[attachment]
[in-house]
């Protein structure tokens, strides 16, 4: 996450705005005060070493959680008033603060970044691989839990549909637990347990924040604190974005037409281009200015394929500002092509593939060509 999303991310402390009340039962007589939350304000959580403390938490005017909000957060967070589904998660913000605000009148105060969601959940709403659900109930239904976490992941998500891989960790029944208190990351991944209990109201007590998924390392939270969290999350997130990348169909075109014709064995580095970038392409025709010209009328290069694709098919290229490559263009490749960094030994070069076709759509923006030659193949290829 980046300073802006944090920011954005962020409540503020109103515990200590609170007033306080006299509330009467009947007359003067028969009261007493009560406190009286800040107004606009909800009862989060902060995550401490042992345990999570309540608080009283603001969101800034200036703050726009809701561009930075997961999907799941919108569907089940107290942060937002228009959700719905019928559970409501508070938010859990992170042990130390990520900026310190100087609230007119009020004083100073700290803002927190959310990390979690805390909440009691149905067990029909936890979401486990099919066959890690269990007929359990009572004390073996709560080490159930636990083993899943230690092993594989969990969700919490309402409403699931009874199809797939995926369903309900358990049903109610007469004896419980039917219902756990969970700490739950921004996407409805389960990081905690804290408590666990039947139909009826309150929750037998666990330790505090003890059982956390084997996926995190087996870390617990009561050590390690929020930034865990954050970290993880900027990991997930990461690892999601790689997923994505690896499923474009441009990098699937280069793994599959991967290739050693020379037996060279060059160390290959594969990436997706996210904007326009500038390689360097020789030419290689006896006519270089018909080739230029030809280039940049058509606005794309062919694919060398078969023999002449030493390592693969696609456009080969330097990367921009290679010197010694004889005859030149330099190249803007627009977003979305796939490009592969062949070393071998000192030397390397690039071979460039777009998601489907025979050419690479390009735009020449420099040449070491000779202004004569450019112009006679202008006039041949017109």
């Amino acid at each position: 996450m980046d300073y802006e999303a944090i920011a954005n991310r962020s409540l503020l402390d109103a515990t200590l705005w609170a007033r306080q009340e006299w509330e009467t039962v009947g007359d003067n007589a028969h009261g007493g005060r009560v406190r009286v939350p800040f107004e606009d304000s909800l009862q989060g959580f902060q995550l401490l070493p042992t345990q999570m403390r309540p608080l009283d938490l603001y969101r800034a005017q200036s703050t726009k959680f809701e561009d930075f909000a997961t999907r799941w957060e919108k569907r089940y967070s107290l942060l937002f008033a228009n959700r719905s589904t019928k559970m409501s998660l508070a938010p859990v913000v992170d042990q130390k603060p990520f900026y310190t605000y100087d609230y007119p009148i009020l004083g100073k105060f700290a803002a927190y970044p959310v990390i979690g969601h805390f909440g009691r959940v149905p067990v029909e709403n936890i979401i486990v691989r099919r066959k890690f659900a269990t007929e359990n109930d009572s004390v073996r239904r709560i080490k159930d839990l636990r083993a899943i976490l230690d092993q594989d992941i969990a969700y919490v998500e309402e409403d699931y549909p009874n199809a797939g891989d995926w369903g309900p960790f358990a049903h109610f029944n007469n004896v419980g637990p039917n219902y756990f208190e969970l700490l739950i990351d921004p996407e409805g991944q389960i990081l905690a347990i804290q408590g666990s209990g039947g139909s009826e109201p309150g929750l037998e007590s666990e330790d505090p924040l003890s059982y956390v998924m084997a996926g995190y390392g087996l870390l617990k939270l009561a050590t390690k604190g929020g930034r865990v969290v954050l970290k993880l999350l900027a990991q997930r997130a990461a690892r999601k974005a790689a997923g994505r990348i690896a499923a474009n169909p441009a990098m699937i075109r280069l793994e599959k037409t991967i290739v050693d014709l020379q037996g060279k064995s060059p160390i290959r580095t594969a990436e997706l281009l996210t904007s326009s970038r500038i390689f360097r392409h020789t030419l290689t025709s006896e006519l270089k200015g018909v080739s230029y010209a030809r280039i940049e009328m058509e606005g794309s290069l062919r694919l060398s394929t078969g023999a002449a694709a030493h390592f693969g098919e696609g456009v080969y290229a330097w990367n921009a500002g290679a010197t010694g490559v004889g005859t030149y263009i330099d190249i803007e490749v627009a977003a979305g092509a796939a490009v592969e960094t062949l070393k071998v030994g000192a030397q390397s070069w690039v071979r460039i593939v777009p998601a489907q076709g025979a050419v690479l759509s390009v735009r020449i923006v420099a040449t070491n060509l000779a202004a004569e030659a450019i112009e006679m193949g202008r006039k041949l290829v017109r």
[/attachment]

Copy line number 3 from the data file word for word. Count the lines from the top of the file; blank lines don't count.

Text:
């Amino acid at each position: 996450m980046d300073y802006e999303a944090i920011a954005n991310r962020s409540l503020l402390d109103a515990t200590l705005w609170a007033r306080q009340e006299w509330e009467t039962v009947g007359d003067n007589a028969h009261g007493g005060r009560v406190r009286v939350p800040f107004e606009d304000s909800l009862q989060g959580f902060q995550l401490l070493p042992t345990q999570m403390r309540p608080l009283d938490l603001y969101r800034a005017q200036s703050t726009k959680f809701e561009d930075f909000a997961t999907r799941w957060e919108k569907r089940y967070s107290l942060l937002f008033a228009n959700r719905s589904t019928k559970m409501s998660l508070a938010p859990v913000v992170d042990q130390k603060p990520f900026y310190t605000y100087d609230y007119p009148i009020l004083g100073k105060f700290a803002a927190y970044p959310v990390i979690g969601h805390f909440g009691r959940v149905p067990v029909e709403n936890i979401i486990v691989r099919r066959k890690f659900a269990t007929e359990n109930d009572s004390v073996r239904r709560i080490k159930d839990l636990r083993a899943i976490l230690d092993q594989d992941i969990a969700y919490v998500e309402e409403d699931y549909p009874n199809a797939g891989d995926w369903g309900p960790f358990a049903h109610f029944n007469n004896v419980g637990p039917n219902y756990f208190e969970l700490l739950i990351d921004p996407e409805g991944q389960i990081l905690a347990i804290q408590g666990s209990g039947g139909s009826e109201p309150g929750l037998e007590s666990e330790d505090p924040l003890s059982y956390v998924m084997a996926g995190y390392g087996l870390l617990k939270l009561a050590t390690k604190g929020g930034r865990v969290v954050l970290k993880l999350l900027a990991q997930r997130a990461a690892r999601k974005a790689a997923g994505r990348i690896a499923a474009n169909p441009a990098m699937i075109r280069l793994e599959k037409t991967i290739v050693d014709l020379q037996g060279k064995s060059p160390i290959r580095t594969a990436e997706l281009l996210t904007s326009s970038r500038i390689f360097r392409h020789t030419l290689t025709s006896e006519l270089k200015g018909v080739s230029y010209a030809r280039i940049e009328m058509e606005g794309s290069l062919r694919l060398s394929t078969g023999a002449a694709a030493h390592f693969g098919e696609g456009v080969y290229a330097w990367n921009a500002g290679a010197t010694g490559v004889g005859t030149y263009i330099d190249i803007e490749v627009a977003a979305g092509a796939a490009v592969e960094t062949l070393k071998v030994g000192a030397q390397s070069w690039v071979r460039i593939v777009p998601a489907q076709g025979a050419v690479l759509s390009v735009r020449i923006v420099a040449t070491n060509l000779a202004a004569e030659a450019i112009e006679m193949g202008r006039k041949l290829v017109r």